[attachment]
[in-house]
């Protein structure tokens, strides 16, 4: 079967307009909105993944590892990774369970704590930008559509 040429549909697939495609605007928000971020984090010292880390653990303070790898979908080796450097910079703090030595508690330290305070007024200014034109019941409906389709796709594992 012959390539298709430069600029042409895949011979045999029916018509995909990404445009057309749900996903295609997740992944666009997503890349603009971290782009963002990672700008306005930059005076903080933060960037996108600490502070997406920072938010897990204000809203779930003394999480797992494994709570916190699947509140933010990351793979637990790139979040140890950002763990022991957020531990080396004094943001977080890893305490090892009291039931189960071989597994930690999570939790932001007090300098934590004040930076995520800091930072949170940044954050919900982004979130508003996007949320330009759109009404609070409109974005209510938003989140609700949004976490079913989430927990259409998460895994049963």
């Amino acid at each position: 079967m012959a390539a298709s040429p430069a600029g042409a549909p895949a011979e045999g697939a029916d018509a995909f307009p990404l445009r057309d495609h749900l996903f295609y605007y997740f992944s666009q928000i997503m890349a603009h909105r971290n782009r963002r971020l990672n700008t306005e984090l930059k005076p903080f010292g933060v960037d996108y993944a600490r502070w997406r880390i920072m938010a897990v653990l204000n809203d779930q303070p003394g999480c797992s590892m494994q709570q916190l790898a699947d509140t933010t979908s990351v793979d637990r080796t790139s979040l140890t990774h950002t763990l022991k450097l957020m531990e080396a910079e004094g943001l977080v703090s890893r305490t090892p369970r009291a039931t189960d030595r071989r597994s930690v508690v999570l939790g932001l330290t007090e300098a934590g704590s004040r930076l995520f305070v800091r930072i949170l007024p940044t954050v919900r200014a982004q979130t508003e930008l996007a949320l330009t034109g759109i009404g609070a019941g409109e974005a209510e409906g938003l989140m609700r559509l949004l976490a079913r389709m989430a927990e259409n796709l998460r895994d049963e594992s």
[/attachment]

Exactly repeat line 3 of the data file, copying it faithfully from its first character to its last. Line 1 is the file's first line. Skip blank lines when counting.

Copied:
């Amino acid at each position: 079967m012959a390539a298709s040429p430069a600029g042409a549909p895949a011979e045999g697939a029916d018509a995909f307009p990404l445009r057309d495609h749900l996903f295609y605007y997740f992944s666009q928000i997503m890349a603009h909105r971290n782009r963002r971020l990672n700008t306005e984090l930059k005076p903080f010292g933060v960037d996108y993944a600490r502070w997406r880390i920072m938010a897990v653990l204000n809203d779930q303070p003394g999480c797992s590892m494994q709570q916190l790898a699947d509140t933010t979908s990351v793979d637990r080796t790139s979040l140890t990774h950002t763990l022991k450097l957020m531990e080396a910079e004094g943001l977080v703090s890893r305490t090892p369970r009291a039931t189960d030595r071989r597994s930690v508690v999570l939790g932001l330290t007090e300098a934590g704590s004040r930076l995520f305070v800091r930072i949170l007024p940044t954050v919900r200014a982004q979130t508003e930008l996007a949320l330009t034109g759109i009404g609070a019941g409109e974005a209510e409906g938003l989140m609700r559509l949004l976490a079913r389709m989430a927990e259409n796709l998460r895994d049963e594992s």